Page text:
Russia Today

“RT names its competitors the news channels CNN, Fox, BBC, CNBC, MSNBC, Sky and also channels funded by governments—Al Jazeera and CCTV,” one document states, according to The Daily Beast. “But compared to the leading news channels on the distribution network, RT does not bear comparison with the others on the sizes of the audiences claimed—the others are watched by tens of millions of people a day, and RT by tens of thousands.”

"The 10-year-old network formerly known as Russia Today, appears to be misrepresenting its promulgated success at gaining a broad viewership and promoting the Kremlin’s agenda while spending as much as internationally renowned competitors. The network is also accused of exaggerating its audience and impact with its sole financier—the Russian government—and pretending that it has had a far bigger impact in the Western media sphere than it has, particularly online. Its highest-trafficked videos on YouTube, for instance, apparently pertain to “metrosexuals, bums, etc.” rather than anything political," claims the artcle by Katie Zavadski published by the Daily Beast.

The Daily Beast obtained these documents from Vasily Gatov, a former RIA Novosti [now defunct RT rival] employee who had a hand in their preparation. He says they were meant for top Kremlin officials.

Read alsoHow Russian television transformed into a ‘propaganda machine’“Since RT’s earliest days, something always looked wrong to me,” Gatov said. “RT persistently pretended that it was much more important and much bigger that could be confirmed by any data. While RT’s internal reporting told their commissioner—the Russian government—that they’d managed to overcome CNN and the BBC in terms of viewership, no signs of this could be found in reliable data, audited and vetted by foreign sources. Their social media growth, reported in every public statement by RT as a ‘phenomenon,’ also looked suspicious.”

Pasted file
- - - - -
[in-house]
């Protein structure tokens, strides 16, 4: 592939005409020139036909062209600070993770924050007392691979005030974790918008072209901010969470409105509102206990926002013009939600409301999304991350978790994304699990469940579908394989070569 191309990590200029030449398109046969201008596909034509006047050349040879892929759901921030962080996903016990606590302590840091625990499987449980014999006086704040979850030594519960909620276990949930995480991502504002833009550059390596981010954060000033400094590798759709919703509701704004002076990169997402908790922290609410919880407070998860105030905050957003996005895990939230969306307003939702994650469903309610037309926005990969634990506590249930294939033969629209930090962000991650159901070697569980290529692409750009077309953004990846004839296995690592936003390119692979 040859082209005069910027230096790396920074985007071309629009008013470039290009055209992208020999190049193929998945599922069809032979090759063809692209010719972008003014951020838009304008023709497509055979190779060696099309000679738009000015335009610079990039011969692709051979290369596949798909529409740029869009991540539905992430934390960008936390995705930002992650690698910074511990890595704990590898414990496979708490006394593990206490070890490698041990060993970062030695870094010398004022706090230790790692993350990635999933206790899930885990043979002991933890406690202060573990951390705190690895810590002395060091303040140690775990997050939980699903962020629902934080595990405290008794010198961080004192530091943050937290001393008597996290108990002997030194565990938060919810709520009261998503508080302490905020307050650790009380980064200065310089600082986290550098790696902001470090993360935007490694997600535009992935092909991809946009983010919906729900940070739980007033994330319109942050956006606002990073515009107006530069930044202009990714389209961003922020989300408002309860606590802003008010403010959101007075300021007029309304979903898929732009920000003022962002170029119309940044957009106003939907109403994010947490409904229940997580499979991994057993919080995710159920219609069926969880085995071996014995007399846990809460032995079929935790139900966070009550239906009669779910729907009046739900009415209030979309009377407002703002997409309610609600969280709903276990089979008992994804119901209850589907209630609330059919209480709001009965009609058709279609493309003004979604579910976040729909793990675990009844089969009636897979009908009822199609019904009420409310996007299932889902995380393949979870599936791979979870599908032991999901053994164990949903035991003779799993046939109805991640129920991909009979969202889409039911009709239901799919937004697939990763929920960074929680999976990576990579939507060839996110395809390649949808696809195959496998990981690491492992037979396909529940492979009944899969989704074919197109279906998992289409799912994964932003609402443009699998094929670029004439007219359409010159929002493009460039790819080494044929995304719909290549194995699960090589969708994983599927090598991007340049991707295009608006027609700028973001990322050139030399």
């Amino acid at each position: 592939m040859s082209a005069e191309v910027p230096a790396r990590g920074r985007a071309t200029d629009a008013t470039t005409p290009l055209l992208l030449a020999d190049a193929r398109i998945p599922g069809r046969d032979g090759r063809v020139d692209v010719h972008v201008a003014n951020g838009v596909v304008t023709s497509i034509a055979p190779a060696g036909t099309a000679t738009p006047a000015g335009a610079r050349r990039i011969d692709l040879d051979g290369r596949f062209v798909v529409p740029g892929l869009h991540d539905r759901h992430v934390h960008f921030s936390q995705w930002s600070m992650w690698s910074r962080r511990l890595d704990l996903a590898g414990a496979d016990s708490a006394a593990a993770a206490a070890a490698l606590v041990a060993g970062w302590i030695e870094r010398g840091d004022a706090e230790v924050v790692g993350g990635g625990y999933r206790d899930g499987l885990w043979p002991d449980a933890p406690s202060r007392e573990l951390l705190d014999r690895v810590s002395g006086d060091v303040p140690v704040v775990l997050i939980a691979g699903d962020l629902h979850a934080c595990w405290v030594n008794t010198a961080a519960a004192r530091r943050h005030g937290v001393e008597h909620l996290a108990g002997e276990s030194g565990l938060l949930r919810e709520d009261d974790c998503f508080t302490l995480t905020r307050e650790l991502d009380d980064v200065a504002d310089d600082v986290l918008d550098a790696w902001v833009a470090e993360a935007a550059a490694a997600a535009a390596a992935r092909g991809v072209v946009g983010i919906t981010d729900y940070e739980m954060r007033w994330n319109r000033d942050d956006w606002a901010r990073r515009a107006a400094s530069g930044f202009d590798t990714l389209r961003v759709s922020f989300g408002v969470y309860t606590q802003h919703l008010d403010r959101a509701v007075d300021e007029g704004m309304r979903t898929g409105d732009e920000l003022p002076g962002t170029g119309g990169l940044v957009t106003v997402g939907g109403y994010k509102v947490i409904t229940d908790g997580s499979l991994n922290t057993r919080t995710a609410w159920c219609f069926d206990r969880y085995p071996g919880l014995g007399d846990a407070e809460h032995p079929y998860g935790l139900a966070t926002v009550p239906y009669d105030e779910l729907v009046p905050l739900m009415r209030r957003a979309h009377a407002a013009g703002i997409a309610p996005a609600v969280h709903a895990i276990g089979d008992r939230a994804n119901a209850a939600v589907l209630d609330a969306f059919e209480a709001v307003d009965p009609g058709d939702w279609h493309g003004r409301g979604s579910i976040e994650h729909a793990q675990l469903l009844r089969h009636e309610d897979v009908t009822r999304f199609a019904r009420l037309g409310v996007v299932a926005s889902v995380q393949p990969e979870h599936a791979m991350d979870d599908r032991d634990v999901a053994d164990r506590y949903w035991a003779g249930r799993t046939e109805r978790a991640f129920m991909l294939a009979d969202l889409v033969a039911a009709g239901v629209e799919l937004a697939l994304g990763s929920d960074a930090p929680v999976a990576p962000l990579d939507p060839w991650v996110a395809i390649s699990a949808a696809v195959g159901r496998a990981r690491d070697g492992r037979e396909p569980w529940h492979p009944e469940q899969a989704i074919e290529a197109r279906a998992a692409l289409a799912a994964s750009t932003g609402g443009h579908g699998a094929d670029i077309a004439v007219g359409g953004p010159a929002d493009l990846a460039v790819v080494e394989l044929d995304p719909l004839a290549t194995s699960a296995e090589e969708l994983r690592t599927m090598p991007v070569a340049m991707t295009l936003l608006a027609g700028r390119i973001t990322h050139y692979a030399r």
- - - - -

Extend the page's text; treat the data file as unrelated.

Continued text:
Read alsoA Russian Internet propaganda effort on Ukraine exposedAmong the allegations made in the hundreds of pages of materials is that RT wrongfully described its English, Spanish, and Arabic-language broadcasts as reaching 630 million people worldwide in 2013. “In reality, that number is just the theoretical geographical scope of the audience,” one document deadpans, and the network’s only tangible success is found in several Arab countries. It claims the real audience is measured by internationally acknowledged ratings agencies, and those agencies don’t place RT anywhere near the numbers it claimed.

“RT claims that ‘more than 100 million viewers in US cities receive the channel 24 hours a day via satellite and cable networks,’” the documents say. In reality that’s just the total population of homes where “through cable networks, one can theoretically receive RT in a package with hundreds of others of channels.”

Read alsoBlogger uncovers evidence of several new pro-Kremlin ‘troll factories’ - mediaThe documents say that its viewership doesn’t even amount to 0.1% of
Europe’s television audience, except in Britain, where the 2013 viewership was put at about 120,000 people daily: “In May 2013, RT occupied 175th place out of 278 channels in Great Britain, or 5th place out of 8 cable news channels in the UK.”

However, even this metric has shrunk in the last two years. The most recent Broadcasters’ Audience Research Board ratings for U.K. television viewership put RT at 100,000 viewers a day, and 0.17 percent of the total viewing population.

Read alsoU.S. to grant $500,000 to counter Russian propaganda in Baltic StatesThe question of whether or not the Putin government is getting value for ruble with RT is likely the RIA Novosti team’s most damning finding. A graph shows that the network’s annual costs are more than double those of Al Jazeera, which made television rankings in 32 countries when looking at both its Arabic- and English-language varieties. Another competitor, Euronews, cost $9,200,000 to RT’s $168,300,000—and made ratings in 12 countries to RT’s one. The BBC cost $222 million, and made “almost all” TV ratings considered.